Breaking Up Songs Are Not Hard To Do

English: Carrie Underwood at the 2010 Academy ...

English: Carrie Underwood at the 2010 Academy of Country Music (ACM) Awards. (Photo credit: Wikipedia)

“Right now, he’s probably slow dancing with a bleach-blonde tramp and she’s probably getting frisky” ~ Carrie Underwood, Before He Cheats

Taylor Swift, that oh-so-cute, perky, pop phenom takes no prisoners in her lyrics about break ups, of which, according to the tabloids, there are many. Her latest album, “Red” is a collection of love gone bad songs, most notably the not so subtle titled hit, “We Are Never Ever Getting Back Together.” At 23 years of age, writing about this much heartbreak can only mean — no matter who’s to blame — she is a bad breaker upper.

Diana Kirschner, Ph.D., a psychologist and author of the Love in 90 Days: The Essential Guide to Finding Your Own True Love and a Psychology Today contributor says the pain is as real as breaking a leg. She writes in “Relationship Advice: Breaking Up Hurts For Real and How to Recover Faster”, “Researchers at UCLA have pinpointed the part of the brain that registers the pain of a break-up. Being rejected activates one of the same areas of the brain as physical pain! In the study, the more ignored the people felt, the more activity they had in the anterior cingulate, which also registers physical distress. So your pain is physiological.”

So there is real pain, but when did that give writers license to exclude subtlety in song writing?

In 1995 Grammy award winner Alanis Morrisette was put on the permanent music map with the hit album “Jagged Little Pill” including the giant hit single “You Oughta Know.” I was on a walk in my neighborhood when I stopped and spoke with some neighborhood friends. The wife was still ecstatic from attending the Alanis concert the night before. I said, “I really like those angry young woman lyrics.” They both looked at me with awesome wonder at my complete lack of imagination and she said, “She’s not angry. She sings about pure love.”

Silly me, I thought. So what she was trying to get through my mutton head is that these lyrics are Alanis’ “love is never having to say you’re sorry” moment. They are a roadmap to “girls in white dresses with blue satin sashes,” white horses, a silver tiara, and a sunset.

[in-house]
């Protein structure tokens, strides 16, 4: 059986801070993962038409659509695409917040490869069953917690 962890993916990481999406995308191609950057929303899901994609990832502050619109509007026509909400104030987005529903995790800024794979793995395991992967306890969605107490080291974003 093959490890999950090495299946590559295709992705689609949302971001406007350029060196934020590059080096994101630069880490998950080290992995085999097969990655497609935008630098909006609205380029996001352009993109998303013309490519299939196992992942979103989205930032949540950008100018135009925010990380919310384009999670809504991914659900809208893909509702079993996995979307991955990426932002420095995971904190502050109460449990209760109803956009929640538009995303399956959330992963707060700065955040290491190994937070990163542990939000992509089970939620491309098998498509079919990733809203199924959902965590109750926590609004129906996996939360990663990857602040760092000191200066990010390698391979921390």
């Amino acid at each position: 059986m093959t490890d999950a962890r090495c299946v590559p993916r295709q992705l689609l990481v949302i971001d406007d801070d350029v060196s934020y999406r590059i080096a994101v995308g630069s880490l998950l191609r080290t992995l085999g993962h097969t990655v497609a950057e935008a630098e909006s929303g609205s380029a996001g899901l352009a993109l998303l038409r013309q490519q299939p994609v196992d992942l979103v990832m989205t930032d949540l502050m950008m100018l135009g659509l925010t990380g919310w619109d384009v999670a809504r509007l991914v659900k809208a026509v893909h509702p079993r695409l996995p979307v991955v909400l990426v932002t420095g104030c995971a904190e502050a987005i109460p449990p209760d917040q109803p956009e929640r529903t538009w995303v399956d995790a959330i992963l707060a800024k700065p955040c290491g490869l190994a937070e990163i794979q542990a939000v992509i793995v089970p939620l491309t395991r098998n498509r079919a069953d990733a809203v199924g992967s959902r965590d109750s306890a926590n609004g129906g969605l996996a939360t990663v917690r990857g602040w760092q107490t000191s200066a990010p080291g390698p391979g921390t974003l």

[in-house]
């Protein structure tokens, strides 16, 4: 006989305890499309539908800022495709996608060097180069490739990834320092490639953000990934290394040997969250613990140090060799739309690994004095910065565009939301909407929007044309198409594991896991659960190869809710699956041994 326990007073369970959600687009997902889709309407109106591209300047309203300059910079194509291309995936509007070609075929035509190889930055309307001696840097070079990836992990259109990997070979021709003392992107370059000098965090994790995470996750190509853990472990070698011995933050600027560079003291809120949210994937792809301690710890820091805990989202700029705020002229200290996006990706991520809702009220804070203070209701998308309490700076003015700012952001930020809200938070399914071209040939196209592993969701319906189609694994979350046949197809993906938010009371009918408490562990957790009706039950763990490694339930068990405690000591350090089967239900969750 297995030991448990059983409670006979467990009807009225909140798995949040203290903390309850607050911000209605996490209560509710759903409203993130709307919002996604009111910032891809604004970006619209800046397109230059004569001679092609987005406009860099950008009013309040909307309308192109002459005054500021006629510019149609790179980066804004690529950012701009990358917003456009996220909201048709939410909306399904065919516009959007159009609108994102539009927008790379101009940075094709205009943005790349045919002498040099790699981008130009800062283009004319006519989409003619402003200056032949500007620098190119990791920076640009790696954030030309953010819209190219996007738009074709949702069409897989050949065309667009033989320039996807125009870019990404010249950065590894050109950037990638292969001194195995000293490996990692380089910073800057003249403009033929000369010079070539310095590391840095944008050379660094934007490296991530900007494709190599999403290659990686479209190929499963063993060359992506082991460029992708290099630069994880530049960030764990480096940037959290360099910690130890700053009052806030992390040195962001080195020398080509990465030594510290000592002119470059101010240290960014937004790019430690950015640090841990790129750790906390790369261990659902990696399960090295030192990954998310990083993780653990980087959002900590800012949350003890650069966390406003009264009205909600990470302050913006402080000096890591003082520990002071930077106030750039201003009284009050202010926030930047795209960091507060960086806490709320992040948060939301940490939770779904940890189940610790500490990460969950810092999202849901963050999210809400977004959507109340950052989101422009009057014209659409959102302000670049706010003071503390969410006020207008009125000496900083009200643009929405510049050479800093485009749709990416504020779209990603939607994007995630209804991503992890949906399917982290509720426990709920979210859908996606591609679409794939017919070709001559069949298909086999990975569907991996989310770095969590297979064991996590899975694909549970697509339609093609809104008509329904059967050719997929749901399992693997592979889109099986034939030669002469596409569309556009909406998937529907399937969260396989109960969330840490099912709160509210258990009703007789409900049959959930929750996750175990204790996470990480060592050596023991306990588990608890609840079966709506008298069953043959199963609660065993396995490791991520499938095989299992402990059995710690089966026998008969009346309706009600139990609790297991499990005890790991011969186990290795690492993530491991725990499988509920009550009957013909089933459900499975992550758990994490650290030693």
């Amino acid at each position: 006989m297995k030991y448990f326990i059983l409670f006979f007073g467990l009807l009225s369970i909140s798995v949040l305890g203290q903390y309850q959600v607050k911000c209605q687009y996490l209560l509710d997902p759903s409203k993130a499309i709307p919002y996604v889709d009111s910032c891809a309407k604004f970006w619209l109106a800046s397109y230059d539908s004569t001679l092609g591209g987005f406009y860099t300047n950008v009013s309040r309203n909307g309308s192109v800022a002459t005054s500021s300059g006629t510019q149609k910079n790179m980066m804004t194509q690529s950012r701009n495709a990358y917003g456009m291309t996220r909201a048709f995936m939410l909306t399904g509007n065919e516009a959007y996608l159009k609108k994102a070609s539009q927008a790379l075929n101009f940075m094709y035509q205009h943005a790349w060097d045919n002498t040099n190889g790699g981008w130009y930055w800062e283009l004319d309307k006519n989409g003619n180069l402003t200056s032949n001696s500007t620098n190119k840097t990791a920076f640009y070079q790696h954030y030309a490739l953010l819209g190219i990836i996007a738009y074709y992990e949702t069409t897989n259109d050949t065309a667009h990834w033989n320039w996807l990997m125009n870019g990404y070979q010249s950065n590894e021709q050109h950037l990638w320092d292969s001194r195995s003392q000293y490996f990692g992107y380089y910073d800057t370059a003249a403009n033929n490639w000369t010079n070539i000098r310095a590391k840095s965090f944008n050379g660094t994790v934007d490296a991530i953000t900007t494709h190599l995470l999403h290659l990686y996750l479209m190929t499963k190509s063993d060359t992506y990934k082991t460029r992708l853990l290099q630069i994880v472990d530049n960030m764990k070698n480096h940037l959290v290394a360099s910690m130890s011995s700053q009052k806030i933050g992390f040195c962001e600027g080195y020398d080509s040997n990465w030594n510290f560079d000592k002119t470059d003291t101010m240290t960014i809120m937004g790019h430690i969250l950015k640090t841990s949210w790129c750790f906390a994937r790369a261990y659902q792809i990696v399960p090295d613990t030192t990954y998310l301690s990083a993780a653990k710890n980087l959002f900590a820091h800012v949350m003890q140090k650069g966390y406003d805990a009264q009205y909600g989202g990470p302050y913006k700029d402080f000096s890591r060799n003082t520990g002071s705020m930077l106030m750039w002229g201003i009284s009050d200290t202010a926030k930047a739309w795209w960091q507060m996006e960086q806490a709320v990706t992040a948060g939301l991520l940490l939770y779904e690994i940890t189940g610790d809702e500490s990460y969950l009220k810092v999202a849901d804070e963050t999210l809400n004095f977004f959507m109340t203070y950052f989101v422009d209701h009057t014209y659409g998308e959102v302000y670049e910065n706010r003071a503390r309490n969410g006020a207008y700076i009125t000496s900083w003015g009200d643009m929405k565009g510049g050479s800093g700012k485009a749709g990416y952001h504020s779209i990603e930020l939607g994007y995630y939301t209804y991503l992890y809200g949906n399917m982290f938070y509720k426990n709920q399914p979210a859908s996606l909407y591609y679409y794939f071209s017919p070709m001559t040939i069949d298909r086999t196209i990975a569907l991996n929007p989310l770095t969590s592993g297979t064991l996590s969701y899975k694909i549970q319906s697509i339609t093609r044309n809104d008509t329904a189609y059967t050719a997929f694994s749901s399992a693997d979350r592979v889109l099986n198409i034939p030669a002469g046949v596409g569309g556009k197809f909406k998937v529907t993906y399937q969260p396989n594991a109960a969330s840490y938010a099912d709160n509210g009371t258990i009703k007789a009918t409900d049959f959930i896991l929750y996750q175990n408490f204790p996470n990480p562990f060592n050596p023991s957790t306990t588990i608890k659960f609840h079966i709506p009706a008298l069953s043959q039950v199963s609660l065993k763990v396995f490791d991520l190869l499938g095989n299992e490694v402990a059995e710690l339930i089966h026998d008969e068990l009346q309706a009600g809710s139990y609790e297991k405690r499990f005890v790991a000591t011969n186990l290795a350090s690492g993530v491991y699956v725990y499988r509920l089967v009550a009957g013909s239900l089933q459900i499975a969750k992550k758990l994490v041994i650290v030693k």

’cause the joke that you laid on the bed that was me
And I’m not gonna fade
As soon as you close your eyes and you know it
And every time I scratch my nails down someone else’s back
I hope you feel it…well can you feel it!?

They do not mean what I foolishly assumed to be an “I’m going to rip the eyes out of that unrepentant, two-timing maggot’s face” rant.

After my five-minute education about Alanis’ compassionate lyrics from my friend’s wife, I stepped back through the wormhole to planet earth.

I learned from the conversation that interpretation varies by demographic and subjective reality and there are no boundries or rules.

Having five kids — the youngest in his last year of high school — my wife and I are experts at spotting a break up. It really hurts and as parents, we, like any other parents, hurt badly for them. There is not a good way to break up.

So Alanis and Taylor feel rejected, therefore they write to alleviate their heartache, which is real according again to Kirschner, “Other researchers at the Johns Hopkins University School of Medicine have found that a breakup can create physical heart pain and shortness of breath. They call it Broken Heart Syndrome and, of course, it affects more women than men. Emotional stress or rage can actually precipitate a heart attack, so on this one you need to get it medically checked out.”

Since the wave of in-your-face lyrics hit pop culture, it’s amazed me that most break up songs are of the “it’s your fault, not mine that we are breaking up.” belief. Listen carefully for a good laugh. There is a generation of youth learning from their music that “it’s never my fault.”

My IPod contains a playlist that I assembled a few years ago called, “Pissed off Girls.” I love good break up songs and don’t mean to imply that only women write these lyrics and yes, the above-mentioned songs are on that list along some Carrie Underwood, Adele and Kelly Clarkson to name some. But on that same IPod is another playlist called “Break up Songs” with men have feelings too songs like Puddle of Mud’s “She Hates Me,” “She’s Gone” by Hall and Oates, and James Blunt’s “You’re Beautiful” to name a few of the 100 or so “my life is horrible now and I’ll never recover” hits.

What are your favorite break up songs and artists? Please tell.

4 thoughts on “Breaking Up Songs Are Not Hard To Do

  1. Here’s some of my favorite break up songs….


    and…(Caution this last one has some harsher language)

  2. I’m one of those weird people who has never enjoyed break up songs. They’re too whiny! 🙂 Then again, I’ve never had an “official” romantic break up. More “awkward and willing to chew off my own leg to get away from this person who assaulted me” than “pit of shattered love and absolute despair.”

    Anthony, I’m digging your posts; so far I’ve always learned something.

  3. Pingback: Lyrical Interpretations and Junk | 25ToFly

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